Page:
A few years ago I spent the Christmas period in Romania and with shin deep snowfall it felt particularly festive. This year after a stint in São Martinho, followed by internment at the Savoy Next hotel, we have moved into a more spacious central Funchal apartment where we hope to find that festive feeling. All the ingredients are there – sun, palm trees, orchids, a warm Saharan breeze… hang on…
Despite all of the above there are good reasons why people flock to sunny Madeira for Christmas and the New Year. The build-up starts in November when a battalion of council workers set about weaving a vast web of street lighting across the city.
Their efforts extend well beyond some central square. Every arterial road out of the city is festooned with rope lighting and few side streets seem to be left without some sort of illumination. I’m taken aback by the scale of what I’m seeing and this is before they are even switched on. There’s a sense of anticipation I’ve never experienced anywhere else. What is all of this going to look like?!
After all of the build up I’m busy working when somebody flicks the switch. At home this would be at the hand of some Love Island reject who is set to appear in panto but I suspect here there is no need for such a sideshow when the lights will speak for themselves. And they do.
The city is transformed! There is almost too much to take in. Streets and squares that are beautiful all year round become enchanted with the most tasteful light displays. Palm trees lining the harbour twinkle beneath the mild night skies.
There is a psychedelic tunnel of colour you can walk through which pulsates and rotates in accompaniment with stirring Christmas music.
At the far end of the tunnel you are rewarded by a majestic cluster of snow white trees, the last christmas decorations before the Americas, if you ignore the cruise ships that have become temporary floating grottos.
The further you walk the more you see – it doesn’t seem to end. A glance to the distant hills, lit up by snakes of light, is enough to get a sense of what Christmas means in Funchal.
Back in our apartment we have tried to decorate the best we can. I packed a 20cm high desktop tree back in October and it looks somewhat … modest, but it’s the thought that counts and we have to be resourceful. Presents are wrapped and then bound using dental floss because we don’t have any sticky tape. The minty aroma makes an effective substitute for fresh pine needles. Best of all we nip out to the flower market and buy the most stunning flowers for mere pennies and instantly our living room is transformed.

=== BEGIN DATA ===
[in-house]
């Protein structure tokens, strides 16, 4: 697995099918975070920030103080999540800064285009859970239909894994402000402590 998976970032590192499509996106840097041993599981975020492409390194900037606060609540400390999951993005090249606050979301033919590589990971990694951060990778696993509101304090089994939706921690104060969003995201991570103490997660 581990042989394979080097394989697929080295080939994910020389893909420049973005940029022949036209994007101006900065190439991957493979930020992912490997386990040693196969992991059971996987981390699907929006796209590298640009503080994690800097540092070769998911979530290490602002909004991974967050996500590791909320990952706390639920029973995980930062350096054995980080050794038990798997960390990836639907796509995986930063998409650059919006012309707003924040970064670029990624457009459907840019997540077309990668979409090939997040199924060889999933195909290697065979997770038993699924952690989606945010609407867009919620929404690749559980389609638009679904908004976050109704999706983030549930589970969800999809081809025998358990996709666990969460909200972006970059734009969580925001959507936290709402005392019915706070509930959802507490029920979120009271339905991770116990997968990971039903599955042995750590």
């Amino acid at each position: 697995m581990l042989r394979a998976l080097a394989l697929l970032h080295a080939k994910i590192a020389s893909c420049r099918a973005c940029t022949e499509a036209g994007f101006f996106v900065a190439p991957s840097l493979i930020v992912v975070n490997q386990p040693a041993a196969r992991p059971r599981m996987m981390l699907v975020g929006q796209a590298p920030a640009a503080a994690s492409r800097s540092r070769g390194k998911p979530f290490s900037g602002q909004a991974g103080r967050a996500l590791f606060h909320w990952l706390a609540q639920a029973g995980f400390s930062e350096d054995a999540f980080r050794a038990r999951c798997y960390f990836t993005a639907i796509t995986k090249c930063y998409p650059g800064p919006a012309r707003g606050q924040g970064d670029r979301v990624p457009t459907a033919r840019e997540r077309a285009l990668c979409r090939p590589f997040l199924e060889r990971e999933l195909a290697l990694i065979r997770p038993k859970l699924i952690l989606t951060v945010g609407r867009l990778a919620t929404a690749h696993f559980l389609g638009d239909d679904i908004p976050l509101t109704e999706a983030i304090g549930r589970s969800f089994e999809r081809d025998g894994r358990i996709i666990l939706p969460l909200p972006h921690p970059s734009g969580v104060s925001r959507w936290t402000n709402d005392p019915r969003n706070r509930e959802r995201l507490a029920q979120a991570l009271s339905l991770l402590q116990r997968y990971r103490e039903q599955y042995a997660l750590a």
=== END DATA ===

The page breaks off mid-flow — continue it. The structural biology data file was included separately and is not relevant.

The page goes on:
As ever in Funchal there is a yang to every yin. During the day time we look out of our window to the 2nd floor balcony across the road only to meet the gaze of disinterested office workers taking breaks for cigarettes and personal phone calls. At night we are bombarded until midnight by noisy drunks falling out of the bar along the street. Still, we have relative space and comfort here compared to our previous accommodation.
Throughout December we only have to step outside to find ourselves immersed in the season. In one direction the illuminated thoroughfare of Dr Fernão de Ornelas is serenaded with classy uplifting choral music. At no point this Christmas will we be forced to endure Slade, Wizard or Mariah Carey.
Heading into town a suspended drizzle of lights twinkles above the small square of Largo Do Charafiz. I like to sit at the bench on a mild evening and just be in the moment. Other people have the same idea.
Continuing on past the Cathedral to Avenida Arriaga I come across a lavish nativity scene carpeted with exotic flowers. What could be more Madeiran!
Nearby at a pop-up Christmas village you can buy a poncha, the all year round speciality comprised of rum, orange juice and honey which works especially well as a Christmas drink. Amongst the many attractions is a hand-crafted island landscape in miniature, dotted with traditional scenes and images. Amongst the many clever touches is a levada with running water
Onward to the ever-classy Ritz where people sip cocktails and watch the world go by. Across the road to the horticultural oasis of Jardim Municipal which has been transformed into a magical village for Santa’s entourage of helpers and reindeer.
I head back home in a loop up Avenida Zarco with its colourfully illuminated trees and then through to Praca do Município which looks stunning in green and red. Every road, every square, has a distinct coordinated theme resulting in a high class of display.
There is so much to see within a few minutes of our apartment and you can only become saturated with the spirit of Christmas. Almost every night I step out into these streets after work and it is impossible not to feel buoyed by the sights and sounds.
In the final week leading up to Christmas a traditional xmas night market is held in the streets around Mercado dos Lavradores. This year the event has been scaled back due to covid. Most of the stalls are selling flowers or fruit. We dropped by a butchers for some meat and we were implored to try a tangerine from behind the counter, despite the fact they were not selling them. An odd proposition but you don’t argue with a guy wielding a meat clever. He explained this was a Madeiran tangerine that was in season right now and we should be careful to buy this and not some imported product.
We were astonished by the deep, smoky aroma of the fruit and its bitter-sweet marmalade flavour. Once outside we promptly bought a bag from one of the market stalls.